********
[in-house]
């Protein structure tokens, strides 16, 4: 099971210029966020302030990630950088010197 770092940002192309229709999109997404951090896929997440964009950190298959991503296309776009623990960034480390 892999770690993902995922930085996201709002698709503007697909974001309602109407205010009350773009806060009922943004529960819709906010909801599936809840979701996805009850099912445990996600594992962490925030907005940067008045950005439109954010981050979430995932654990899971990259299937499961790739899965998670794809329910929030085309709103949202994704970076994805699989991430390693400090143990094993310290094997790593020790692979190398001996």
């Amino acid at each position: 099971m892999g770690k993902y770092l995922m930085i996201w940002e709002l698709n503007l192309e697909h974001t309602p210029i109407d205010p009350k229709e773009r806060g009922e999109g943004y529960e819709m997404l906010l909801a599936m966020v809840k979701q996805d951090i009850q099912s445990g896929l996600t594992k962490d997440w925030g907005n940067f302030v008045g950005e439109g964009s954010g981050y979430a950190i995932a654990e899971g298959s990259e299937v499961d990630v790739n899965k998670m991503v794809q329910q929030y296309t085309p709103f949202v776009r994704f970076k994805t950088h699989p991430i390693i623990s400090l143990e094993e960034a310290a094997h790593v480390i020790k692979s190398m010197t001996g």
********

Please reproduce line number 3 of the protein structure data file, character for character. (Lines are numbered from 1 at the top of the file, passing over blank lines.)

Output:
């Amino acid at each position: 099971m892999g770690k993902y770092l995922m930085i996201w940002e709002l698709n503007l192309e697909h974001t309602p210029i109407d205010p009350k229709e773009r806060g009922e999109g943004y529960e819709m997404l906010l909801a599936m966020v809840k979701q996805d951090i009850q099912s445990g896929l996600t594992k962490d997440w925030g907005n940067f302030v008045g950005e439109g964009s954010g981050y979430a950190i995932a654990e899971g298959s990259e299937v499961d990630v790739n899965k998670m991503v794809q329910q929030y296309t085309p709103f949202v776009r994704f970076k994805t950088h699989p991430i390693i623990s400090l143990e094993e960034a310290a094997h790593v480390i020790k692979s190398m010197t001996g």